“Just my luck,” she said. “Are you playing with my hair?”

“Your wig was a little—” He mimed adjusting a wig on himself. “I tried to fix it.”

“Oh.” She was silent for a moment. “Did you succeed?”

“Not much.”

She leaned her head back against the couch, drumming her fingers against her plastic cup. “Do you have a secret crush on me?”

“No,” he said. “Sorry.”

“Don’t be sorry. It’s just as well.” She heaved herself back into sitting up. “You should talk to Dan, though.”

“Talk to him about what?”

“How you don’t have a secret crush on me.”

“Oh, we have talked about that. We have talked that to death.”

“You’d be surprised.”

“Does he have a secret crush on you?” asked Casey, too sharply.

She laughed, which made no sense. She rubbed at her eye.

“Careful. You’re going to smear all that glitter.”

“That ship has sailed. I’ll be picking glitter off myself and everything I own for weeks. I’ll still find little bits of it years from now. I have invoked my own doom.”


“Talk to Danny,” she said. “I mean it.” She got her feet on the ground—she had lost her shoes somewhere, and now was just wearing tights—and stood up. “I love you, you great big dork.”

“I love you too?” He squinted up at her. “Are you all right? How much have you had to drink?”

She patted the top of his hat. “This thing is not as sexy as you think it is, but it’s not not working for you.”

He sat for a few more minutes, the cushion next to him empty, before finally getting up and going to find Danny. It wasn’t difficult, since the condo was not large; he’d seen Danny headed for the fire escape earlier, and indeed, when he found the partially-open window he saw Danny through it. In years past Danny would have been smoking. Abby had changed that.

He watched for a minute. Danny looked—lost, Casey thought. Maybe only lost in thought. He had the knife out of his belt and was toying with it. Couldn’t replace all the habits of smoking, Casey supposed; the hands still needed to be doing something.

Danny looked ridiculous in the outfit. Of course he did, anyone would. But Casey had known Danny back when he was young enough to pull it off.

Casey put his hand on the window frame. “Room out there for two?”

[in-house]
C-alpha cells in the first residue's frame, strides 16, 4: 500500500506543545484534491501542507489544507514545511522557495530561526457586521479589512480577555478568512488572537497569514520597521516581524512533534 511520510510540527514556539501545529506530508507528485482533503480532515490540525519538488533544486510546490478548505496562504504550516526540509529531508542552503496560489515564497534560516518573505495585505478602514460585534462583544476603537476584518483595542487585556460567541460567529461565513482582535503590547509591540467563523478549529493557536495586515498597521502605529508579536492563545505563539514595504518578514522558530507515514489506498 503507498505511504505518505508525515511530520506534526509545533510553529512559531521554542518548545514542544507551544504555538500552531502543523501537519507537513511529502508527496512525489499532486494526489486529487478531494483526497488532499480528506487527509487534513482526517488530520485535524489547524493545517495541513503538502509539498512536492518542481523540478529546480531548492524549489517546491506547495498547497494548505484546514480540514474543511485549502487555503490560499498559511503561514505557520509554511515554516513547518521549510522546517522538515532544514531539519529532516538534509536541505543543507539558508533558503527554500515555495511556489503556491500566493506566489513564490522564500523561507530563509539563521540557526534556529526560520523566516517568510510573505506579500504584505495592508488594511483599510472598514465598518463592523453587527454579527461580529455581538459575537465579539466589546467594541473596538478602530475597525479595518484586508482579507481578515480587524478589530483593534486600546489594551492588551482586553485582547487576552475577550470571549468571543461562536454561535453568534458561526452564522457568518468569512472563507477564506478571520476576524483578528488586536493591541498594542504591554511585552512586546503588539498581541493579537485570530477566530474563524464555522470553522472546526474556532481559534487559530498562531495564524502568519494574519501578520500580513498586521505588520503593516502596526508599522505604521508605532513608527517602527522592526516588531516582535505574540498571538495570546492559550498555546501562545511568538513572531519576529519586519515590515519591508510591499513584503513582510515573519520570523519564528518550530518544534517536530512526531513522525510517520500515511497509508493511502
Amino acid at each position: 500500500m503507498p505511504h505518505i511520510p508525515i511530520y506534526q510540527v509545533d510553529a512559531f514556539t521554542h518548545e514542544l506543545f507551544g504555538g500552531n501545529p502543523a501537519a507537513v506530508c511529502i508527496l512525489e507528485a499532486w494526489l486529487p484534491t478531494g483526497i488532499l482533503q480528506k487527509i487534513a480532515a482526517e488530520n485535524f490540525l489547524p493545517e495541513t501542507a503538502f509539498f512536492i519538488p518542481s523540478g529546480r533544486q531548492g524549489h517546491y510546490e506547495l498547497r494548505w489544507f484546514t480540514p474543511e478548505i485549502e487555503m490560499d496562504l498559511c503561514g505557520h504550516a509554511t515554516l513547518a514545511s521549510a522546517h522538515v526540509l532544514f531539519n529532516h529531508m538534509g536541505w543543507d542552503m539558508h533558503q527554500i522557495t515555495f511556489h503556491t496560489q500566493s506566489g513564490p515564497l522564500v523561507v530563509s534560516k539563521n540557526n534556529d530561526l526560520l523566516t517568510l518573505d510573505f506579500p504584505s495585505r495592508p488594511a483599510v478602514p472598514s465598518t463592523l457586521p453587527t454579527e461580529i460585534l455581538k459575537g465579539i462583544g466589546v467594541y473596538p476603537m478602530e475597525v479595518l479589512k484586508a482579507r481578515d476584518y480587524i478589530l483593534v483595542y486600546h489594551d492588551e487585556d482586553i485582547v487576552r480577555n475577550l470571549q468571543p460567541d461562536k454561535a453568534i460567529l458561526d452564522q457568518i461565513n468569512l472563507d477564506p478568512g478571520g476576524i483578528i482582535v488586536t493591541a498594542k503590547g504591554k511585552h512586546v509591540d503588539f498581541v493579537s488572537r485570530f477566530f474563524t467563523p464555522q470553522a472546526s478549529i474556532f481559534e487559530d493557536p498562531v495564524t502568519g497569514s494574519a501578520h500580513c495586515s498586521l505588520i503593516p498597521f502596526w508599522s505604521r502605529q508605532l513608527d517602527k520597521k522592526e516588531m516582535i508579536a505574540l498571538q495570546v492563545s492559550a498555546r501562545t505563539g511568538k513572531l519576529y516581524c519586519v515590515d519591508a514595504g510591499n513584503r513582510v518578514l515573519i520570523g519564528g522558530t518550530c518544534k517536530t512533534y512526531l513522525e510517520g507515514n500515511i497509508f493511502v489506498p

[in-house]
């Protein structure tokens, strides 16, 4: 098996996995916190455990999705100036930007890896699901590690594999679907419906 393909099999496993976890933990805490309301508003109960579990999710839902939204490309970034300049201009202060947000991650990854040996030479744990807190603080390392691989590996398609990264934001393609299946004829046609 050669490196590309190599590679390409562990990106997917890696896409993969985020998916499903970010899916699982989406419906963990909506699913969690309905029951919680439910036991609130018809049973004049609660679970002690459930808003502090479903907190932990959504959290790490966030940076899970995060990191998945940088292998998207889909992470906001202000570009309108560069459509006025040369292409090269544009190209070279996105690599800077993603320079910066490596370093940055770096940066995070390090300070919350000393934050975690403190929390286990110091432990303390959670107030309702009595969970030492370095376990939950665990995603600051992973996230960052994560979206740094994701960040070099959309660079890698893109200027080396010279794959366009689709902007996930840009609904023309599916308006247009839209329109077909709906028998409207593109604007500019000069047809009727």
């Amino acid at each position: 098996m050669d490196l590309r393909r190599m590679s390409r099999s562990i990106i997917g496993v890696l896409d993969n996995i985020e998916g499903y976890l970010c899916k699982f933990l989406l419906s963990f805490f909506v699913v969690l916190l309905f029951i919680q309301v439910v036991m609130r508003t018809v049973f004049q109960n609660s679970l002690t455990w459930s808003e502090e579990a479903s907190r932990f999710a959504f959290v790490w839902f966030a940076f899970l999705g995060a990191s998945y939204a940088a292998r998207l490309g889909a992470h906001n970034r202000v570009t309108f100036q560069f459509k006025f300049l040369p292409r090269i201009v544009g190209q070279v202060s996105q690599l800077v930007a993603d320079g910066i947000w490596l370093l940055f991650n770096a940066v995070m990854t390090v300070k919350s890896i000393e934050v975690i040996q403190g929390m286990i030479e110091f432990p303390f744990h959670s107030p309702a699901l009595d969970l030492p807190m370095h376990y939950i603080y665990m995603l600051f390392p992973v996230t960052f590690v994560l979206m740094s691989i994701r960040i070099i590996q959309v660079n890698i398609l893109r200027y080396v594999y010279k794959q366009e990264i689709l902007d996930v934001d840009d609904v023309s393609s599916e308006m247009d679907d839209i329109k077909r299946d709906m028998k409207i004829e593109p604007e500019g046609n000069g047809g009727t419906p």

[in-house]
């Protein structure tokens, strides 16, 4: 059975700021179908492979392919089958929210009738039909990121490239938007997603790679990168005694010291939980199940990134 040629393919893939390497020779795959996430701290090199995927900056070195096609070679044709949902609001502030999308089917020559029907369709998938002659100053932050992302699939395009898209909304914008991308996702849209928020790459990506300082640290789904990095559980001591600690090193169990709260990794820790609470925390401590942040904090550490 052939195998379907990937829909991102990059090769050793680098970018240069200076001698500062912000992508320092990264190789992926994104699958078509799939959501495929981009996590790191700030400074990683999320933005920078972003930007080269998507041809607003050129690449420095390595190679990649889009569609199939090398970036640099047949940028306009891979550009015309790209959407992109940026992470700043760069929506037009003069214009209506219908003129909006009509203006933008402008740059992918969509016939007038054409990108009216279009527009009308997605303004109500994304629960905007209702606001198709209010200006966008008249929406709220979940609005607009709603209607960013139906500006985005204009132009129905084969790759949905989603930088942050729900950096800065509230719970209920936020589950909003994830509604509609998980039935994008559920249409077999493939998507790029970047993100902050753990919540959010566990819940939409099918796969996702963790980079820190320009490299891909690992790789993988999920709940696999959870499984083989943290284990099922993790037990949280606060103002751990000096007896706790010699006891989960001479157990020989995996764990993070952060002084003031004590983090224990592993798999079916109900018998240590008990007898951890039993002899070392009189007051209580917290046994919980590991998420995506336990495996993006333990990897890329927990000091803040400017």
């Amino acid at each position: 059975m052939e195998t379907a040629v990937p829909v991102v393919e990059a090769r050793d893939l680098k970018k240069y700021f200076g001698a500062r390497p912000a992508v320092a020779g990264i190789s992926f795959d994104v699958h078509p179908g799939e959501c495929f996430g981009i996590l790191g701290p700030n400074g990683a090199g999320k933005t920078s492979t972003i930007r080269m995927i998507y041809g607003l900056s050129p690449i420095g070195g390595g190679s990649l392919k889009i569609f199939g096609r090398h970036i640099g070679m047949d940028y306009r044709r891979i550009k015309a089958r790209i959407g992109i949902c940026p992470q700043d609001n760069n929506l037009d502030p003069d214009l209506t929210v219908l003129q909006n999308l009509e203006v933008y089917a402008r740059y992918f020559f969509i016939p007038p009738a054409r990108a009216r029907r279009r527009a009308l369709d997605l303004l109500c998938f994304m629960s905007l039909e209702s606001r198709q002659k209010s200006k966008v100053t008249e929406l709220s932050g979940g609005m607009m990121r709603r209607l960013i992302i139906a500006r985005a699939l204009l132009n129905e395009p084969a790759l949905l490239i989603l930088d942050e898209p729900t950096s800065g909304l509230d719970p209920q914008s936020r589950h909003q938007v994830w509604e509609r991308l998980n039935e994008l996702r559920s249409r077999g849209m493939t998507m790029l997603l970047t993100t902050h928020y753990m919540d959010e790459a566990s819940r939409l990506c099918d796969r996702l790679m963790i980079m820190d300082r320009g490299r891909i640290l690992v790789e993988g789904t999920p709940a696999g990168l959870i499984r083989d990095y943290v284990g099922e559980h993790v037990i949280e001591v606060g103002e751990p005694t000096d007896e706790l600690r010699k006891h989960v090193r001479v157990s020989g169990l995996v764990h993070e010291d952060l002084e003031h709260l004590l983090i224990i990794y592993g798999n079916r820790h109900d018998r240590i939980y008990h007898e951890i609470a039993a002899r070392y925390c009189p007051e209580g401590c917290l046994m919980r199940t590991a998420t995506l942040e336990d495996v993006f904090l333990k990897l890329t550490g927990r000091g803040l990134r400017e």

“Hm? Yeah.”

Casey climbed out. Danny shuffled over to make room, and Casey sat next to him. The patch was over Casey’s left eye, so he had to turn a bit to see Danny.

“Nice party,” said Danny, and his breath caught on a laugh. A little cloud of vapor escaped and caught the light from the window and the street.

“It wasn’t my idea.”

“I know.”

“Careful with that thing.”

Danny put the knife back in his belt. They were pressed together, shoulder to shoulder, hip to hip. They’d sat like that hundreds of times. Thousands. “It’s just a prop. Wouldn’t cut butter.”

“Well, that’s good to know before I ask you to butter something.”

“You want me to butter something?” Danny was grinning, but he was looking straight ahead. The metal of the stair was frigid under Casey’s ass.

“You’d be my first choice for butter delegate, you know that. You cold out here?”

“It’s not bad.” Danny tilted his head up, and for a split second he was Peter Pan, a lost boy, smiling out at the night.

Casey pulled the eyepatch to the side, then off, sliding it carefully under the wig. He held it in his hands. They were cold with more than the weather. “Are you in love with Natalie? Secretly or otherwise?”

Danny’s smile faded, and the corner of his mouth nearest Casey twisted down. “Why do you care so much?”

“Do you know why?” Casey wondered; he really did. There was an awful raw vulnerability in asking.

Danny’s shoulders tensed. “Casey, if you tell me you’re secretly in love with Natalie—”

Casey made an explosive noise of frustration. “Damn it, Danny—”

“Because the only other option is—” Danny stopped; he couldn’t say it. He was clenching his fists on his knees.

“Yeah,” said Casey. His own breath was making spiraling trails upwards in the air. A car honked, punitively, out on the street. They were cocooned from it in their narrow gap between the buildings.

“And that would be crazy.” Danny seemed to notice his clenched hands and clasped them instead. He was covered in goosebumps. “Wouldn’t it?”

“I don’t know.”

“Because here’s the thing. I thought—when I met you, I thought you might be—but then you weren’t, you never were. Was I wrong?”

“I think I was wrong,” said Casey.

“You’re wearing a pirate costume.”

“At least you acknowledge it’s not Captain Hook.”

“Not a very good Captain Hook.”

“Can I kiss you?” asked Casey, quietly, either just over or just under a whisper, he wasn’t sure which.

Danny was quiet for a moment, a long moment. “On a fire escape?”

“I’m not picky about that.”

“Good to know you don’t have, like, a thing about fire escapes.”

“It’s all the metal. Gets me going.”

“Casey.” Danny still wasn’t looking at him. “Until—this, this whole thing, whatever it is, started, I had… put you in a box in my head, okay? And I didn’t look at it and I didn’t touch it, and that was fine. And now I don’t… know what to do with it, if that box is something you want to open now. Why now?”

“Because I didn’t know.”

“Didn’t know what? How I felt, or—”

“How I felt.”

“So you figured this out, what, last week?” Danny gave a strangled-sounding laugh. “I think you need to think about it more. A lot more.”

“Do you want me to kiss you?”

“Casey.” Danny’s voice was hushed. Barely audible.

“Because if you don’t, I’ll—I can be cool about this, okay?”

“You can’t be cool about anything and everyone who has ever met you knows that.” But that was just Danny joshing him on instinct, because that was what they did.  

“But if you do—I don’t think I need to think about it more.” Casey was figuring it out as he said it, out loud, putting one word after another. It was shockingly hard considering that he spent most of his waking hours lovingly finessing the English language. “I think this is what it’s gonna be. If you need more time, that’s fine. I can wait.” He realized as he said it that he could wait; that, having waited over a decade for this particular lightbulb to come on, he could and would wait longer if Danny wanted to. He didn’t want to, though.